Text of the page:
IN CONVERSATION WITH NICK HARAMIS, FORMER EDITOR IN CHIEF, INTERVIEW MAGAZINE
On any given Monday, Nick Haramis is in head-to-toe Thom Browne. By Wednesday, it’s jeans, a hoodie and a baseball cap. His combination of refinement and grit is manifest in his taste and his body of work: an editor well-suited for the helm of some of New York’s most iconic magazines. He is an alumnus of T: The New York Times Style Magazine, where he served as articles editor, as well as the recently shuttered Interview Magazine where he served as editor in chief. He is witty and at times irreverent, but imbues all of his work with a reverence for the unique cast of characters he features.
This past year has seen a series of successes, marked especially by the release of his book Courage is Contagious. The book is an edit of reflections on Michelle Obama by a wide spectrum of voices, from Janet Mock to high school students. When he is not writing or editing he is often found swapping stories at lunch with cultural icons. Despite the milieu in which he moves, Haramis maintains a down-to-earth demeanor. Here, he talks to GrandLife about the first 30 minutes of his day, the most memorable interview of his career, and his favorite spots around the city.
What do the first 30 minutes of your day look like?
Nick Haramis: I’m probably supposed to say that I roll out of bed and greet the sun with a smile. In actuality, though, what’s 30 divided by nine? Essentially, I hit the snooze button three times, panic, and then jump into the shower in a weird fugue state. Sometimes I get up in time to go to the gym.
We’ve heard about your home’s spectacular interiors. Does that influence the way you spend time at home? Are you ever working from home?
NH: My natural inclination is to hibernate, a tendency made even stronger by how cozy I feel at home. The colorful, Where the Wild Things Are-type cacophony of the apartment I share with my boyfriend is simultaneously a blessing and a curse when it comes to working from home: I can’t help but find it encouraging as a writer, but as an editor, all that whimsy can be a little distracting. As can reality TV.
Tell us about the most interesting or inspiring meeting you’ve taken in New York. Who was it with? Where did you meet? What did you speak about?
NH: I’m inspired on a daily basis by the people I meet. It’s a large part of what drew me to a career in magazines. But if I had to choose one person, it would be the late novelist and journalist Dominick Dunne. About a decade ago, shortly before his death, I went to Dunne’s apartment to interview him for an oral history I was putting together on the life of Robert Mapplethorpe. He was funny and bitchy and thoughtful and corrosively intelligent, and his home was filled with handwritten thank-you notes from people like Princess Diana and Bianca Jagger. It was like falling into a scrapbook of a life well-lived. It’s not unusual for me to want to know the person I’m interviewing, but in this case, I wanted to be the person I was interviewing.
Can you tell us about working on Michelle Obama’s book? What was that like?
NH: It was such an honor to be a part of that project. It started with a cover story about Mrs. Obama that I produced and edited when I was on staff at T: The New York Times Style Magazine. Lena Dunham and Jenni Konner had recently launched Lenny, their own literary imprint at Penguin Random House, and after seeing that story they asked if I’d work on an anthology of essays celebrating the life and career of Mrs. Obama—what she represents and all the good she has brought to the world. We compiled stories from thinkers and entertainers and even a couple of grade-schoolers, who shared their thoughts on why she’s one-of-a-kind, into a little book called Courage is Contagious. I’m really proud of what we did, now that it’s done. When I was working on it, I regularly cried about ruining Michelle Obama’s book and Andy Warhol’s magazine.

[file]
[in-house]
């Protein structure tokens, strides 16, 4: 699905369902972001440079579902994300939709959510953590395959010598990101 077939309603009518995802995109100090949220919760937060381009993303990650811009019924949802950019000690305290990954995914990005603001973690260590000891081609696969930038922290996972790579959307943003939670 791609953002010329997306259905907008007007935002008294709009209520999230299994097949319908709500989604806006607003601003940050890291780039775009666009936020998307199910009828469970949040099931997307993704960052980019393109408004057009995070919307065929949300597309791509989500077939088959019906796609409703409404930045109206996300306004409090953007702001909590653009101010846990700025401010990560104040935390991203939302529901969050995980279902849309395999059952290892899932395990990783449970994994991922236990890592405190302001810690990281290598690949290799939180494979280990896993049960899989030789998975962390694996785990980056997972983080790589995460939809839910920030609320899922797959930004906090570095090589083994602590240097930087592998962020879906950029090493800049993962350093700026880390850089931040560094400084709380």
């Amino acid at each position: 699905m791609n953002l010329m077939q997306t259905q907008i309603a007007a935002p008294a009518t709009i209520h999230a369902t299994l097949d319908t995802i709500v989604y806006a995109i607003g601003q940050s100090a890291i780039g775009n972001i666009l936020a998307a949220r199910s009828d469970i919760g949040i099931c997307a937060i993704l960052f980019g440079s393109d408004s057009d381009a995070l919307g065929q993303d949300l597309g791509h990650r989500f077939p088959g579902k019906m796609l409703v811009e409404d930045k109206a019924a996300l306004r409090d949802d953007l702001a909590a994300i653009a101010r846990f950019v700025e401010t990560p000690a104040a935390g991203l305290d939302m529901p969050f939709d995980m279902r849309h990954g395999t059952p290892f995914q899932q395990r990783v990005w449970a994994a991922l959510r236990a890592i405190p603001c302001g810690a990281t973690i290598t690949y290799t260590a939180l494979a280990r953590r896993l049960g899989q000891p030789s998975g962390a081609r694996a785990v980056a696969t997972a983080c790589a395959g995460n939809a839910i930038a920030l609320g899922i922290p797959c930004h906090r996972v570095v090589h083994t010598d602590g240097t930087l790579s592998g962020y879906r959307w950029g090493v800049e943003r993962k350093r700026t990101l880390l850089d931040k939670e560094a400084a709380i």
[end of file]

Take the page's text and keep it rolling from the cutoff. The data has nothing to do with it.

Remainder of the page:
Where do you spend the quiet moments in between meetings, writing, editing books, etc.?
NH: My bed.
Can you give us a few recommendations for downtown Manhattan’s:
Best restaurant to dine at alone…
NH: I’m no good at this stuff. I have friends who are cool and confident, who will spend a lazy weekend morning reading the paper and drinking coffee at a counter somewhere. Just the thought of it gives me anxiety.
Best store to buy an unusual book…
NH: Ugh, I have too many favorites, and they’re not all in the city: Spoonbill & Sugartown in Williamsburg, Mast Books in the East Village, The Strand in Union Square, Books Are Magic in Cobble Hill, Word in Greenpoint, Housing Works and McNally Jackson in SoHo….I’ll stop there.
Most relaxing green space…
NH: A big reason I’ve chosen to live in Brooklyn is because green spaces in the city are so hard to find. That said, the Elizabeth Street Garden, filled with vaguely gothic sculptures, calls to mind the world of an Ian McEwan or Donna Tartt novel—sexy but sorrowful. And definitely relaxing.
Modern-day version of Les Deux Magots in the 1920s…
NH: I know this is going to make me sound like a classless loser, but Sophie’s in the East Village is an unassuming dive bar with a decent jukebox where, on any given night, you’ll run into artists and writers and designers and celebrities. Granted, Alexa Chung isn’t Albert Camus, but it’s an exciting confluence of people nonetheless.
An out of town guest comes to Greenpoint/Brooklyn for the weekend; where do you take them?
NH: Depends who’s visiting. I always love an afternoon at The Noguchi Museum followed by dinner at Birds of a Feather or Chez Ma Tante, and then a beer-and-tequila-shot combo at Midway. Or if it’s my parents: dinner, usually at 5pm, followed immediately by an episode of The Big Bang Theory and sleep.
Words Jenny Hartman
Photography Matthew Placek